It was late July in Alabama, and I was on my bike for “Hot Hundred: The Hottest Ride in the South.”

When I signed up, I wasn’t exactly sure if “hottest ride” described how popular it is, how warm it might be, or both.

The “Hot Hundred” has a variety of mileage options, ranging from 30 to 100 miles.

I was tooling along at a good speed in a pace line and feeling pretty good. So good that I rode past the 50 mile turn around (my Plan A), then at around mile 40, I rode past the 70 mile turn around (Plan B) and committed myself to the 100-miler.

Riding with a group helps tremendously – and it wasn’t too hot. My brain told my muscles, “We can do this. We do a lot of ‘century rides.’”

Soon after, I had a flat tire. No big deal and easily repaired, but it meant that I lost the group.

Riding in a pace line significantly cuts the wind resistance for the riders in the back of the pack. On a bike (just like in life), it’s easier with others.

“No problem,” I said to myself, “I’ve ridden 100 miles before – lots of times.” Tire fixed and here we go.

Somewhere around mile 70 my muscles sent a message to my brain, “We’re not on board with your decision.”

Around mile 80, I was struggling and wondering if I had 20 miles, just 90 minutes, left in me. At 3 p.m. in the Alabama afternoon, the meaning of “Hot Hundred” was crystal clear.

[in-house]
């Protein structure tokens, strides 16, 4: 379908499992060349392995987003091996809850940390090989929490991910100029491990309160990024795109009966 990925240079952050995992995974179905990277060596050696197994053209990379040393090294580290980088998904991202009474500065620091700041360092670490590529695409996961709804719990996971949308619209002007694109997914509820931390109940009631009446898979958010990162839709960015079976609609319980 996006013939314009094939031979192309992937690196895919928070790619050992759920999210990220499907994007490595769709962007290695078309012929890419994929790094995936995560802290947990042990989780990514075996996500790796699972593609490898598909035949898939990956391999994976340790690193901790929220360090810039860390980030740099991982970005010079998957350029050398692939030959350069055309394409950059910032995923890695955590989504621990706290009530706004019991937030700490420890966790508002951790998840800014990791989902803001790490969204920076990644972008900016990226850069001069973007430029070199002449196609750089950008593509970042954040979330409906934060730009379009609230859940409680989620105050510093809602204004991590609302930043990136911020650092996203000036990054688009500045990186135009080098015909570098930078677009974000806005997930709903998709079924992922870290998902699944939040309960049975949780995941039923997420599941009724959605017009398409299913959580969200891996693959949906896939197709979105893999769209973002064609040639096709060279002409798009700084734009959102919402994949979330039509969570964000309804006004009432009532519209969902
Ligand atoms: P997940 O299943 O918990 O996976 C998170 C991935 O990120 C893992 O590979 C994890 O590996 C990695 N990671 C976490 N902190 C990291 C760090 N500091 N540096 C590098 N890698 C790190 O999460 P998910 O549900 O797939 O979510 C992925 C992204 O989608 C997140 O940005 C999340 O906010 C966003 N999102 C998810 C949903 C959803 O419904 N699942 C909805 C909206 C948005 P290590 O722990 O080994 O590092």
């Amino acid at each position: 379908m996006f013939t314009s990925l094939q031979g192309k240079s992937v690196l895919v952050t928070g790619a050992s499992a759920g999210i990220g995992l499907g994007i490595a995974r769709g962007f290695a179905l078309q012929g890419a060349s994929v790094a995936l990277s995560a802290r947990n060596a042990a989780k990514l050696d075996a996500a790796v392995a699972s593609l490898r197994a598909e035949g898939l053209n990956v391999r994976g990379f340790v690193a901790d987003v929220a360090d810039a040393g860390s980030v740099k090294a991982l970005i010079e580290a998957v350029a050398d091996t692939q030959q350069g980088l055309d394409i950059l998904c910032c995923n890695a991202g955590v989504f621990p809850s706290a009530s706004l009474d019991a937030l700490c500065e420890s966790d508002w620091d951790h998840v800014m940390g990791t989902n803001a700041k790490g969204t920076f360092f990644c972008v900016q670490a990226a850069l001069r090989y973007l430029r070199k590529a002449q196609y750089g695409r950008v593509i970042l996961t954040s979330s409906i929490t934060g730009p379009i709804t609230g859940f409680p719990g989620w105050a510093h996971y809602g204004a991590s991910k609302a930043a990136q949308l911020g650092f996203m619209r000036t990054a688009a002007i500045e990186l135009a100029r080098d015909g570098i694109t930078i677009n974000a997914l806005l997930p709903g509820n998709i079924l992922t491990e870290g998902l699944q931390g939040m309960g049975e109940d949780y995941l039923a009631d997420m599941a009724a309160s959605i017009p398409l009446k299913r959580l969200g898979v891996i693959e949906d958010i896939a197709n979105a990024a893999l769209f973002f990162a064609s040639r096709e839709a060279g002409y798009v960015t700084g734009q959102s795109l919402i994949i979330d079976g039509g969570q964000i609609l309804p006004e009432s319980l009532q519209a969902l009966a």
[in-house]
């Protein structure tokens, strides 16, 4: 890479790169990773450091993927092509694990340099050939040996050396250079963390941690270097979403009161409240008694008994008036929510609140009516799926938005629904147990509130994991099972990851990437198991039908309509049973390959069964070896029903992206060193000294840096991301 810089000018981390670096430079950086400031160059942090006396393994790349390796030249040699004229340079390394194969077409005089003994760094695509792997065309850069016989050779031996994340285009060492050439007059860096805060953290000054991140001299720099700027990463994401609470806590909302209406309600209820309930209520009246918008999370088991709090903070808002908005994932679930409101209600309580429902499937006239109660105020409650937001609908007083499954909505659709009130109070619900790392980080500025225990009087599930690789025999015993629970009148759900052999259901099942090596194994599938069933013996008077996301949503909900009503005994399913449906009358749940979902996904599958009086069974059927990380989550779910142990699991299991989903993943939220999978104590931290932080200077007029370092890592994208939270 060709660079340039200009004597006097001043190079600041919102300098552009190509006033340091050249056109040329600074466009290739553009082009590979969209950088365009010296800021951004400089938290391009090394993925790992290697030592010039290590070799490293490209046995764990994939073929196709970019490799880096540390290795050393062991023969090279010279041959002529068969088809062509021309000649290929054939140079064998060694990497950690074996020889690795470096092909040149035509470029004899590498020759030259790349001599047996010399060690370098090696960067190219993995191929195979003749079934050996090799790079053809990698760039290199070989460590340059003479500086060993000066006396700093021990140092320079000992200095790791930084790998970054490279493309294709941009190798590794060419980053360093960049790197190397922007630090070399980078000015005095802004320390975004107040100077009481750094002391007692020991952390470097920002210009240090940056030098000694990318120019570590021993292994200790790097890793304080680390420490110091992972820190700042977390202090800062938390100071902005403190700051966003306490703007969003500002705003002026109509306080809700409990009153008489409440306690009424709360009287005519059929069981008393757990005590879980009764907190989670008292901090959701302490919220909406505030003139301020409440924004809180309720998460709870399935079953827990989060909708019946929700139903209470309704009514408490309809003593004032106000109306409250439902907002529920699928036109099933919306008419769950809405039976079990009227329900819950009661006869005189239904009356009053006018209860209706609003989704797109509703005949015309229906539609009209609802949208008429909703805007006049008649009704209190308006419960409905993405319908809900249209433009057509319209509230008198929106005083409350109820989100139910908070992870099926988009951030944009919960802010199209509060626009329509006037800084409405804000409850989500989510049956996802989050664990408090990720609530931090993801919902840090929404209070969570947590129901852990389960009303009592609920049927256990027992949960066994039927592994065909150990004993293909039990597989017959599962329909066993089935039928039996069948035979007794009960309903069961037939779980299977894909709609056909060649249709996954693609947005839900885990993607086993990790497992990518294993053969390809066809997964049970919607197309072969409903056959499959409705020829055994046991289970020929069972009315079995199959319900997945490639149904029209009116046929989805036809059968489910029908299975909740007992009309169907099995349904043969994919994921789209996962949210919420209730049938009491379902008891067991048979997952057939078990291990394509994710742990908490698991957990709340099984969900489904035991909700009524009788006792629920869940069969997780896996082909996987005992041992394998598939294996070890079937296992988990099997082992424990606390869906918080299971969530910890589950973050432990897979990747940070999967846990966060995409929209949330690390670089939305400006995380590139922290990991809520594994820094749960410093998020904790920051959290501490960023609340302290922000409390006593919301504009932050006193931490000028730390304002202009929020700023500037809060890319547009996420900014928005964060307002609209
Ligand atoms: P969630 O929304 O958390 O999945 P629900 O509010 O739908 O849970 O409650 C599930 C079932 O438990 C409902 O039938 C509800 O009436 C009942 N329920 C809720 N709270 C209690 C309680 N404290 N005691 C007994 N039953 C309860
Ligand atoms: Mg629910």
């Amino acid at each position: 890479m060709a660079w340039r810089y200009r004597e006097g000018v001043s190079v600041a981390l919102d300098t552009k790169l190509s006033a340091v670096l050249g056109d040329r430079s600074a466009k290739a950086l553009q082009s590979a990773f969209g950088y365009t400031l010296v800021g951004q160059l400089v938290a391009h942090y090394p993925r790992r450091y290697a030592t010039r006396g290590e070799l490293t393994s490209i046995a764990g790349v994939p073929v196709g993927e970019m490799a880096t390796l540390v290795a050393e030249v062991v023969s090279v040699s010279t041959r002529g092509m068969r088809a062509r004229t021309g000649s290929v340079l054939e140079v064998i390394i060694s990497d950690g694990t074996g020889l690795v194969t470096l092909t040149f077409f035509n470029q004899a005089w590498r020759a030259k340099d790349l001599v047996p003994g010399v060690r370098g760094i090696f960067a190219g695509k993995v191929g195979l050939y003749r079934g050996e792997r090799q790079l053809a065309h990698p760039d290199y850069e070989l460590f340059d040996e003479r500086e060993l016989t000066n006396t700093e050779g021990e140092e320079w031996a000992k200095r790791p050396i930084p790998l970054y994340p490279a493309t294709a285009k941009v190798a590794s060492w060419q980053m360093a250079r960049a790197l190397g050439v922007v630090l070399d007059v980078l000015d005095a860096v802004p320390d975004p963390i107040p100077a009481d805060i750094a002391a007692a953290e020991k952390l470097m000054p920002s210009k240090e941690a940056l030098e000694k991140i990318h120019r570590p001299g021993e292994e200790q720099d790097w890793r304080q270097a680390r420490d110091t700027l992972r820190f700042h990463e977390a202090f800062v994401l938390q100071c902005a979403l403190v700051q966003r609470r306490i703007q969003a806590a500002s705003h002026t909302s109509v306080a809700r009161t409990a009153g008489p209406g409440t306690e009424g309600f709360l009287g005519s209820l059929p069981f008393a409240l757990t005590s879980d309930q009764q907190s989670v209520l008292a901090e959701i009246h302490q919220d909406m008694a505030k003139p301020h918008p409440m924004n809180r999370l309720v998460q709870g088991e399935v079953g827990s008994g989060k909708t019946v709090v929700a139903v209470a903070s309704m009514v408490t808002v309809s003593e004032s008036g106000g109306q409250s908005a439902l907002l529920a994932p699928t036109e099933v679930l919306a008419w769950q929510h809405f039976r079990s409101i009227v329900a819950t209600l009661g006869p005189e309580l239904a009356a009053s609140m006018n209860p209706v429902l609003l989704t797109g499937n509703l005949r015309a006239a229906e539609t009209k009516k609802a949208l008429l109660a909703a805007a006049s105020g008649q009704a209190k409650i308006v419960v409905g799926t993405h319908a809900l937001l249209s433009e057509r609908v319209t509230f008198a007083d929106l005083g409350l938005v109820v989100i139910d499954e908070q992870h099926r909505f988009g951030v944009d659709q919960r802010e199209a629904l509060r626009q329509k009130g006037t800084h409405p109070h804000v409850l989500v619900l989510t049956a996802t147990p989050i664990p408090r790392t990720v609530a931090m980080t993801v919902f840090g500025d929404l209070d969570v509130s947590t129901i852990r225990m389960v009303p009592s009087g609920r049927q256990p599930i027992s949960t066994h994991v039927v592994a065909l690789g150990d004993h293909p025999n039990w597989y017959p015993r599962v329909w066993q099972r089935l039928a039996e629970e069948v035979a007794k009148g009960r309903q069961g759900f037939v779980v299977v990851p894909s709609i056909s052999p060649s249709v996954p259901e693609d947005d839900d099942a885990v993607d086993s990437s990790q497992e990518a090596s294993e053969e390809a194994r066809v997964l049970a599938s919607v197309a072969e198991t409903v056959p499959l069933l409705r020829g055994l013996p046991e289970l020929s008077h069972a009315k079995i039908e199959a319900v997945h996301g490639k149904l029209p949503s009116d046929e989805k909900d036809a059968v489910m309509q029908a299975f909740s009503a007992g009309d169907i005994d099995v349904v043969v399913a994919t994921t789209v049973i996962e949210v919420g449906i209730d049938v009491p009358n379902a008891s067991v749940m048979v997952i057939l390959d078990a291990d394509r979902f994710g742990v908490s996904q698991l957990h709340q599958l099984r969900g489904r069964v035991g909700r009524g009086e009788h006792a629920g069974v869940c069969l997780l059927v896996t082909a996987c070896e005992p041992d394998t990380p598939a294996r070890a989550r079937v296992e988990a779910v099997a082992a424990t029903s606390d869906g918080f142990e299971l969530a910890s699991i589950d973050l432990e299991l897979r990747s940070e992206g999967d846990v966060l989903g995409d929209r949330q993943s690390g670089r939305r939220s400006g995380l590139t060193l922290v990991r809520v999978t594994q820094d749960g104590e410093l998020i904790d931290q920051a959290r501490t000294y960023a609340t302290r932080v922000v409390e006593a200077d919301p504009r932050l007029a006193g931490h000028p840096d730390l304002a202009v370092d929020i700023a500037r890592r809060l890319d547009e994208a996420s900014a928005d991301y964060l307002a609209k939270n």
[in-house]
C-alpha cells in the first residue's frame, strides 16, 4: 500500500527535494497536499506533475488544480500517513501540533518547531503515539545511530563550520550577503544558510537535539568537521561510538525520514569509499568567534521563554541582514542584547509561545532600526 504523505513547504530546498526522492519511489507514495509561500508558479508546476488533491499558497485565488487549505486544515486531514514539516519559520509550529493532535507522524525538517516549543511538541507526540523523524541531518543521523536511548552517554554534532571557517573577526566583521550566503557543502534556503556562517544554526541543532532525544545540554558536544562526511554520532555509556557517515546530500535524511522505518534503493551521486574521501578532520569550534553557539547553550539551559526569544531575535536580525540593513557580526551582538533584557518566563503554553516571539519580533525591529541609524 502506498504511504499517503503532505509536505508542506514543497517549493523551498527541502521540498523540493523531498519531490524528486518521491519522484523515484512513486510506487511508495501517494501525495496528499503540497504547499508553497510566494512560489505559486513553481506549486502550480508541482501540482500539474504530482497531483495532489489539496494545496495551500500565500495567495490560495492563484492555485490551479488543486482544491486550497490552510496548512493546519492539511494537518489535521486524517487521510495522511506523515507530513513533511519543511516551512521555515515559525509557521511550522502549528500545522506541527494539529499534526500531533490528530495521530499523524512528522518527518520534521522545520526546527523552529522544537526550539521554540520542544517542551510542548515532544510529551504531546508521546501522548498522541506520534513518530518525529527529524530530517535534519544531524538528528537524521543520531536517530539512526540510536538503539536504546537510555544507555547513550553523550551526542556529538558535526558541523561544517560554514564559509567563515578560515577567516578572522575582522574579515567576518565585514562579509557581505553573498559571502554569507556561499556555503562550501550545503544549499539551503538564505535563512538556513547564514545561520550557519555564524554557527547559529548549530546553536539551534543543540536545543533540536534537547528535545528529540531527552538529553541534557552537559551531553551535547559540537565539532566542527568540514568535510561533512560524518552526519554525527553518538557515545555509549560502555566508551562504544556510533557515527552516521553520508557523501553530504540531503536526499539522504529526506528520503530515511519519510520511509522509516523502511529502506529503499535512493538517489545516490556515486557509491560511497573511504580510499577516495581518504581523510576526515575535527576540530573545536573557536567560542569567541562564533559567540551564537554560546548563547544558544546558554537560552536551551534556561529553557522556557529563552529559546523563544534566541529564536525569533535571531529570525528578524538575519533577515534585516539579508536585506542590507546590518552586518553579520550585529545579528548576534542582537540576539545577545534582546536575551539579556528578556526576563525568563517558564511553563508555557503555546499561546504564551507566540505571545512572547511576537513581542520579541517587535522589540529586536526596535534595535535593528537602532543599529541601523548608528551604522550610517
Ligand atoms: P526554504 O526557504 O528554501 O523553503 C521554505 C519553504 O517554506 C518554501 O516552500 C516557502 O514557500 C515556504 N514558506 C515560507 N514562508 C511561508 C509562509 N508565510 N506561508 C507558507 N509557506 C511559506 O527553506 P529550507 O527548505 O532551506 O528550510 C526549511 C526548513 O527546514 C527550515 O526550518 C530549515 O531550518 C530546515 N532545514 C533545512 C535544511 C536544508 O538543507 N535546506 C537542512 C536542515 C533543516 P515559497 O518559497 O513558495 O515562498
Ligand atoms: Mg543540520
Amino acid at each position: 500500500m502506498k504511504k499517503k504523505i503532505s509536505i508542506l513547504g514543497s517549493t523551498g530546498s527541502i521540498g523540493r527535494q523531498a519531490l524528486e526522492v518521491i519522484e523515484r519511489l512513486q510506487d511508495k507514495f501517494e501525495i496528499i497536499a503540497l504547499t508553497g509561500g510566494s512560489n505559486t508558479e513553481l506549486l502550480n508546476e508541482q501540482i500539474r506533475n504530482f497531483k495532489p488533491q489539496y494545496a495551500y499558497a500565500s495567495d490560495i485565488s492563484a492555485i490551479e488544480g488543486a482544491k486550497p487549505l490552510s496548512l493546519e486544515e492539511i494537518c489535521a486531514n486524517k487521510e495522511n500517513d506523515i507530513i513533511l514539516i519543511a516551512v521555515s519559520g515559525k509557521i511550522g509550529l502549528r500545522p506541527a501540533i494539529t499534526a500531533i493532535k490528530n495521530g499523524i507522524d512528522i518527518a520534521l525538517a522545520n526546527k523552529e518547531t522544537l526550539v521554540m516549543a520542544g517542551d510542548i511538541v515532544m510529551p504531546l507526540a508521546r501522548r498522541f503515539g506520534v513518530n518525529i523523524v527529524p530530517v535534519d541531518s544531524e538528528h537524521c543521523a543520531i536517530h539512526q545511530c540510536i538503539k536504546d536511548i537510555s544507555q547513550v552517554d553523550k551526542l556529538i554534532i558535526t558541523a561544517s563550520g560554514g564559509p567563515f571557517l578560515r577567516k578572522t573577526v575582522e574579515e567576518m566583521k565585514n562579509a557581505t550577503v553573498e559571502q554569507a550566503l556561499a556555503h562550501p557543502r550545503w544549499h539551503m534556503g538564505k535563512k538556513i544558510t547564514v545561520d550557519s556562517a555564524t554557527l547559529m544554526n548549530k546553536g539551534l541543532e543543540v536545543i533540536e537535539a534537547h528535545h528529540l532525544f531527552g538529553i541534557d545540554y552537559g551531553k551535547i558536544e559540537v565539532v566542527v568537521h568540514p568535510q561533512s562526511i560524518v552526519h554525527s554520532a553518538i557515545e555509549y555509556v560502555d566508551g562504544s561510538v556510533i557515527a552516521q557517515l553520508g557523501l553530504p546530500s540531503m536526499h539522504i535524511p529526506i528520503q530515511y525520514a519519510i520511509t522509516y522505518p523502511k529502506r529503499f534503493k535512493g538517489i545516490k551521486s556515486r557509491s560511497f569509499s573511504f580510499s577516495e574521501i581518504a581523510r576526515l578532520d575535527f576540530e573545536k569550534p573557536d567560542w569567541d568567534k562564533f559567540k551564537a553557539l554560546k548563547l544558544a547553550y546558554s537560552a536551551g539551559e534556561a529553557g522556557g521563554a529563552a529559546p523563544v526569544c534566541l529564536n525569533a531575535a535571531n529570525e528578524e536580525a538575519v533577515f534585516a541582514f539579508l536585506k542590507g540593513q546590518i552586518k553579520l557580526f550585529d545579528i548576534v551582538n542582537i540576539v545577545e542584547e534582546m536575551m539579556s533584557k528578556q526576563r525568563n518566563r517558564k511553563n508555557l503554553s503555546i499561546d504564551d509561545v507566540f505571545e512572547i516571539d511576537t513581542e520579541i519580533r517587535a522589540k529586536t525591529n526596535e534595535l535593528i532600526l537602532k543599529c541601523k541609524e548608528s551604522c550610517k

By mile 90, every peddle push and pull was an effort. My brain was telling my legs and lungs to keep going, but my legs and lungs barely responded.

At about mile 98, I came to a small rise where the road crossed a culvert. I stopped, looked at it and literally wondered if I could get myself across it. Normally, I would barely notice such a slight rise, but this afternoon it felt like a mountain.

Eventually, I gathered enough of myself, crossed it and reached the finish where I laid my bike down on the ground (something of a no-no among cyclists) and stumbled into a chair in the shade of the food tent.

A man in a biking shirt holding up a race medal.I felt so awful that there was no joy in having completed the ride. I was spent.

Momentarily, a man with a name badge came over, looked very kindly at me and asked, “Why don’t you follow me?” There was no energy to resist so I said, “Okay.”

He led me to the medical tent where the team there began a process to cool me down. They took care of me and recovered me.

Ironically, I was so spent I didn’t know I needed medical attention.  Thankfully, a caring person saw that I was in trouble, came to me and kindly invited me into the tent.

COVID-19 has us on a long, difficult ride. Along the way, and when it’s over, some are going to be utterly spent.

Here’s the point: be the person that kindly invites that spent soul into the tent.

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